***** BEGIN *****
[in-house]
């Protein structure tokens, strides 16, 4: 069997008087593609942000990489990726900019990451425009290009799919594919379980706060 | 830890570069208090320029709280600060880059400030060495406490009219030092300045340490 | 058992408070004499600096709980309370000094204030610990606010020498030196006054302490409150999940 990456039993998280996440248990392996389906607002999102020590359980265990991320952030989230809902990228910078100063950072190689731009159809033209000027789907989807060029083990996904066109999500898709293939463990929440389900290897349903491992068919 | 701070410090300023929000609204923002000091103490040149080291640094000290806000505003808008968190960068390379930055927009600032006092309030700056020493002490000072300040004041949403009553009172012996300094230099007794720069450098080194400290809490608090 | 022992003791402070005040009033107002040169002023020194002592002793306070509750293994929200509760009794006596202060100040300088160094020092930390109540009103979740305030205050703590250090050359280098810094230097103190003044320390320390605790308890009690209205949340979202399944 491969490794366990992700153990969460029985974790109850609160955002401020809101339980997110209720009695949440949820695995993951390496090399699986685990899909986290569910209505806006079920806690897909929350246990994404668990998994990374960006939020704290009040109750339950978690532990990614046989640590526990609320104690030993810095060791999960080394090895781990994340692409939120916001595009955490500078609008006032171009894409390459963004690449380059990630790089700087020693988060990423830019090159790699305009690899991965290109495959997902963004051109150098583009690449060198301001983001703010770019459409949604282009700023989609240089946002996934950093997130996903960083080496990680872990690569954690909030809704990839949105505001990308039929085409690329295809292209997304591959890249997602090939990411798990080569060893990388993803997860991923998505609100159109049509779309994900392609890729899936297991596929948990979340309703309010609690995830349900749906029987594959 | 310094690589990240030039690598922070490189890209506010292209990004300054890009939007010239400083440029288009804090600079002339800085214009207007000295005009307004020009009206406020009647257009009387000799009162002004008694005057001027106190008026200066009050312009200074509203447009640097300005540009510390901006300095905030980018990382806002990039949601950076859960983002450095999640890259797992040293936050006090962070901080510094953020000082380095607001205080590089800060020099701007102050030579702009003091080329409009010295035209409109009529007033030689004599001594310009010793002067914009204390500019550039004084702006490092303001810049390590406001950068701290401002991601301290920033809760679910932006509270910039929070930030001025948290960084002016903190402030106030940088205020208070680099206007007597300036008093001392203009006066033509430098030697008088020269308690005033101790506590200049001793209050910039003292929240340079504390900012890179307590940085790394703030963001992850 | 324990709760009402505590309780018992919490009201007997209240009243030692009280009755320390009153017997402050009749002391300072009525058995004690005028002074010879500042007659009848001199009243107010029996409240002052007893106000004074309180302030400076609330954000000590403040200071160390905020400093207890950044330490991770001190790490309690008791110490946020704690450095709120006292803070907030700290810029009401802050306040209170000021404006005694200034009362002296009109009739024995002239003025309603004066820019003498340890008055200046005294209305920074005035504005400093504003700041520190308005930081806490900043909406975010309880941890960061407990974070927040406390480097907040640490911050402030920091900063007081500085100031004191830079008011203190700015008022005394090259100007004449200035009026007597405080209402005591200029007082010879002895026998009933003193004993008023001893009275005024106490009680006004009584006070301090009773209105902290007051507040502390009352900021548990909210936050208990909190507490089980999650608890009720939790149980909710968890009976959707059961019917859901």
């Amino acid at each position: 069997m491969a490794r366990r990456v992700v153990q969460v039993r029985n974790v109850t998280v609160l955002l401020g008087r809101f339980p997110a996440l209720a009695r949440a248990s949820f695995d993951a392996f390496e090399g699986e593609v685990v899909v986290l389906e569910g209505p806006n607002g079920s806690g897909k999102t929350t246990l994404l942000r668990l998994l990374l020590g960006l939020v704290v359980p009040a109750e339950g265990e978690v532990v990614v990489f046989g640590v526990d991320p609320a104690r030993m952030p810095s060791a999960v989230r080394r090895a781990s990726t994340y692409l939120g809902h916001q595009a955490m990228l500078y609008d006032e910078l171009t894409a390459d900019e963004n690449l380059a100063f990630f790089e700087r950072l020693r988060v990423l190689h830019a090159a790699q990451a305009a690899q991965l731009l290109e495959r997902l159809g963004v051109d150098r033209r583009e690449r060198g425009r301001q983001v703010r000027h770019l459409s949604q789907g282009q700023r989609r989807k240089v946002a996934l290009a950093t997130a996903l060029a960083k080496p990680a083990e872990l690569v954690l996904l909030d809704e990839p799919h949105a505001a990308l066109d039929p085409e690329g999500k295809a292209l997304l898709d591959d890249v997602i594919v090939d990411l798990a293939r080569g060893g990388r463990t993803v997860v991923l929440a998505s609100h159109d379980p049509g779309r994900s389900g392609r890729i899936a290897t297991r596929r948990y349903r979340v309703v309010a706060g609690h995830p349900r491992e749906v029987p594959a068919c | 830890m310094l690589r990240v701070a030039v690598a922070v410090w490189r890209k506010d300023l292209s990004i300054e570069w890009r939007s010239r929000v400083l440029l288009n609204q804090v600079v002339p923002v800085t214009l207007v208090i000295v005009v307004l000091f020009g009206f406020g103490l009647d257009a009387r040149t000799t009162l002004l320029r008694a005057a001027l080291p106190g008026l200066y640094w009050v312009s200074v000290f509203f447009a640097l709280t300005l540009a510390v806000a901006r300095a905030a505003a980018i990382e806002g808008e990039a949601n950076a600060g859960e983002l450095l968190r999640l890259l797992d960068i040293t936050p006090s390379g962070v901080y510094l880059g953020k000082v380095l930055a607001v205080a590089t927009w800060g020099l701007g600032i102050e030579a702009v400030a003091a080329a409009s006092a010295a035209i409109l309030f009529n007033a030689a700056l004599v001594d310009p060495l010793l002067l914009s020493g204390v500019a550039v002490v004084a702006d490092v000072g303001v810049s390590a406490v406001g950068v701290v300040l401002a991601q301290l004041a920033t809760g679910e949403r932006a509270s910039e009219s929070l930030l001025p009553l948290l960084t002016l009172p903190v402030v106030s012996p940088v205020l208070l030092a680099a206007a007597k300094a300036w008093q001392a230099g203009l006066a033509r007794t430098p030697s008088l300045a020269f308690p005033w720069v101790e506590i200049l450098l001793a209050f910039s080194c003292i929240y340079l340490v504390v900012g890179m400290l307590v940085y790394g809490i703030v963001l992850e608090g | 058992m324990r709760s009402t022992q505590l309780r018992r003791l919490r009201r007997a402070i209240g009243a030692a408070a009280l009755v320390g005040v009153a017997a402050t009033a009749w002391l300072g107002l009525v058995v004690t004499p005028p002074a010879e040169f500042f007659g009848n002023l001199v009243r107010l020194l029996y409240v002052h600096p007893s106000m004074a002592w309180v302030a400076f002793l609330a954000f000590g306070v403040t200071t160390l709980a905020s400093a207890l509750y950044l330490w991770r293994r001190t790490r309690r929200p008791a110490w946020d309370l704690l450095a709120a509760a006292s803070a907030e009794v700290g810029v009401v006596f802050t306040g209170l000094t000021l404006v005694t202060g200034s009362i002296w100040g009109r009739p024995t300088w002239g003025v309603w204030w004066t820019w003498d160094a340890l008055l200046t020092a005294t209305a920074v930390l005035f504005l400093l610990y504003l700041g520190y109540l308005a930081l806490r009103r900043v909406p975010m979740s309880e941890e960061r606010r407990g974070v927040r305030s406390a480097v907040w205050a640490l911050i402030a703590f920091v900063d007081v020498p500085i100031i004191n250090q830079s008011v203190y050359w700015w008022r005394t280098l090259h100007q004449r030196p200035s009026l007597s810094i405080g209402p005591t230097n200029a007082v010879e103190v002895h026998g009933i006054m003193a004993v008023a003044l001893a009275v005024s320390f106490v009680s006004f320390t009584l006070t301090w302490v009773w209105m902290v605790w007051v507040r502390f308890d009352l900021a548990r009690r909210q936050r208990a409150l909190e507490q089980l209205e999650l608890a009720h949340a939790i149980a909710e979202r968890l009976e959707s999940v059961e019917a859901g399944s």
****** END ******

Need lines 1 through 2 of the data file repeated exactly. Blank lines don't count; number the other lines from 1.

[in-house]
């Protein structure tokens, strides 16, 4: 069997008087593609942000990489990726900019990451425009290009799919594919379980706060 | 830890570069208090320029709280600060880059400030060495406490009219030092300045340490 | 058992408070004499600096709980309370000094204030610990606010020498030196006054302490409150999940 990456039993998280996440248990392996389906607002999102020590359980265990991320952030989230809902990228910078100063950072190689731009159809033209000027789907989807060029083990996904066109999500898709293939463990929440389900290897349903491992068919 | 701070410090300023929000609204923002000091103490040149080291640094000290806000505003808008968190960068390379930055927009600032006092309030700056020493002490000072300040004041949403009553009172012996300094230099007794720069450098080194400290809490608090 | 022992003791402070005040009033107002040169002023020194002592002793306070509750293994929200509760009794006596202060100040300088160094020092930390109540009103979740305030205050703590250090050359280098810094230097103190003044320390320390605790308890009690209205949340979202399944 491969490794366990992700153990969460029985974790109850609160955002401020809101339980997110209720009695949440949820695995993951390496090399699986685990899909986290569910209505806006079920806690897909929350246990994404668990998994990374960006939020704290009040109750339950978690532990990614046989640590526990609320104690030993810095060791999960080394090895781990994340692409939120916001595009955490500078609008006032171009894409390459963004690449380059990630790089700087020693988060990423830019090159790699305009690899991965290109495959997902963004051109150098583009690449060198301001983001703010770019459409949604282009700023989609240089946002996934950093997130996903960083080496990680872990690569954690909030809704990839949105505001990308039929085409690329295809292209997304591959890249997602090939990411798990080569060893990388993803997860991923998505609100159109049509779309994900392609890729899936297991596929948990979340309703309010609690995830349900749906029987594959 | 310094690589990240030039690598922070490189890209506010292209990004300054890009939007010239400083440029288009804090600079002339800085214009207007000295005009307004020009009206406020009647257009009387000799009162002004008694005057001027106190008026200066009050312009200074509203447009640097300005540009510390901006300095905030980018990382806002990039949601950076859960983002450095999640890259797992040293936050006090962070901080510094953020000082380095607001205080590089800060020099701007102050030579702009003091080329409009010295035209409109009529007033030689004599001594310009010793002067914009204390500019550039004084702006490092303001810049390590406001950068701290401002991601301290920033809760679910932006509270910039929070930030001025948290960084002016903190402030106030940088205020208070680099206007007597300036008093001392203009006066033509430098030697008088020269308690005033101790506590200049001793209050910039003292929240340079504390900012890179307590940085790394703030963001992850 | 324990709760009402505590309780018992919490009201007997209240009243030692009280009755320390009153017997402050009749002391300072009525058995004690005028002074010879500042007659009848001199009243107010029996409240002052007893106000004074309180302030400076609330954000000590403040200071160390905020400093207890950044330490991770001190790490309690008791110490946020704690450095709120006292803070907030700290810029009401802050306040209170000021404006005694200034009362002296009109009739024995002239003025309603004066820019003498340890008055200046005294209305920074005035504005400093504003700041520190308005930081806490900043909406975010309880941890960061407990974070927040406390480097907040640490911050402030920091900063007081500085100031004191830079008011203190700015008022005394090259100007004449200035009026007597405080209402005591200029007082010879002895026998009933003193004993008023001893009275005024106490009680006004009584006070301090009773209105902290007051507040502390009352900021548990909210936050208990909190507490089980999650608890009720939790149980909710968890009976959707059961019917859901």